A Tale of Two Cities Essay
In the epic novel, A Tale of Two Cities, written by Charles Dickens, Dickens, on the surface, writes about the horrors of the French Revolution and the issues of the time period. With deeper analysis one can see his main argument, even from the first few famous sentences of the novel. Dickens dwells in the concept of doubles throughout the book, most always stating one end, like Death or Darkness, and contrasting it with the Life or Light. In the very first paragraph Dickens states, “It was the best of times, it was the worst of times… (7),” not only staying consistent with the concept of doubles, but highlighting the ambiance of the period. The age was marked with corruption, violence, and professed superior aristocracy that oppressed the lower class, and the essence of love, family, and unity. From the beginning of the novel to the end, Dickens rests on this central theme of one and the other just like the Yin and Yang.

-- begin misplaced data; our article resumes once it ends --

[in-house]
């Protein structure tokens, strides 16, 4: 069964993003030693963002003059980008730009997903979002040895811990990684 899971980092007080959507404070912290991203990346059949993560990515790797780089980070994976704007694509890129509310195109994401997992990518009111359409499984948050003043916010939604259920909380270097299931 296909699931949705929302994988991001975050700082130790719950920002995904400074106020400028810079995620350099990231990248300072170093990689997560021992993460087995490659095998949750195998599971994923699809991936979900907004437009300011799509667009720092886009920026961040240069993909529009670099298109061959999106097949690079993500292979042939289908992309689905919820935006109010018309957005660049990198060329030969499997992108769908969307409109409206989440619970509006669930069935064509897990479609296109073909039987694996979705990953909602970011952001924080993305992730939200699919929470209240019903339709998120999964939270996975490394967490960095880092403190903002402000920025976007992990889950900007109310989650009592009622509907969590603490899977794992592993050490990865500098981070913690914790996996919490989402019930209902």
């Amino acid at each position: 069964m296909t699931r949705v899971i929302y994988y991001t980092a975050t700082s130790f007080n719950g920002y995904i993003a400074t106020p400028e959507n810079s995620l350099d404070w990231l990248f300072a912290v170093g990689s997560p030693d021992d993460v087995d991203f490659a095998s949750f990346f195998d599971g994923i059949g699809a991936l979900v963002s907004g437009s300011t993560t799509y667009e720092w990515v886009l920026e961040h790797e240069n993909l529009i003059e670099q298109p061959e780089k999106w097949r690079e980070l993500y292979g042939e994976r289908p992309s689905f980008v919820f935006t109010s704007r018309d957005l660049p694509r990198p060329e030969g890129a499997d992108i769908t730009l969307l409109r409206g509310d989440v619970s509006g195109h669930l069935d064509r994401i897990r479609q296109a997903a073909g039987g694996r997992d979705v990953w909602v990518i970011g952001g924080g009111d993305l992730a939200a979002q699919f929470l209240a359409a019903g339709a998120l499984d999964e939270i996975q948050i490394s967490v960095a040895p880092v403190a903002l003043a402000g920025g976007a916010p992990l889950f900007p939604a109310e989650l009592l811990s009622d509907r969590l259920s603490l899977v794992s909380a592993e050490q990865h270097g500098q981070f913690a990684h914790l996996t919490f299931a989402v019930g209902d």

More than the other side, Dickens focuses on the “worst of times” in the book. He mentions the idea and inevitability of death a multitude of times, and the looming and eerie darkness that lurks around every corner. Dickens really exemplifies the idea of death all around especially when the revolution started when he says, “So strangely clouded were these refinements by the prison manners and gloom, so spectral did they become in the appropriate squalor and misery through which they were seen, that Charles Darnay seemed to stand in the company of the dead. Ghosts all! The ghost of beauty, the ghost of stateliness, the ghost of elegance, the ghost of pride, the ghost of frivolity…all waiting their dismissal from the desolate shore, all turning on him eyes that were changed by death they had died in coming here (255).” Dickens evokes in the reader a feeling of depression and sorrow for the people living in this area. Even though it is a prison, the whole peasant city was the same way—lifeless and lobotomized zombies...
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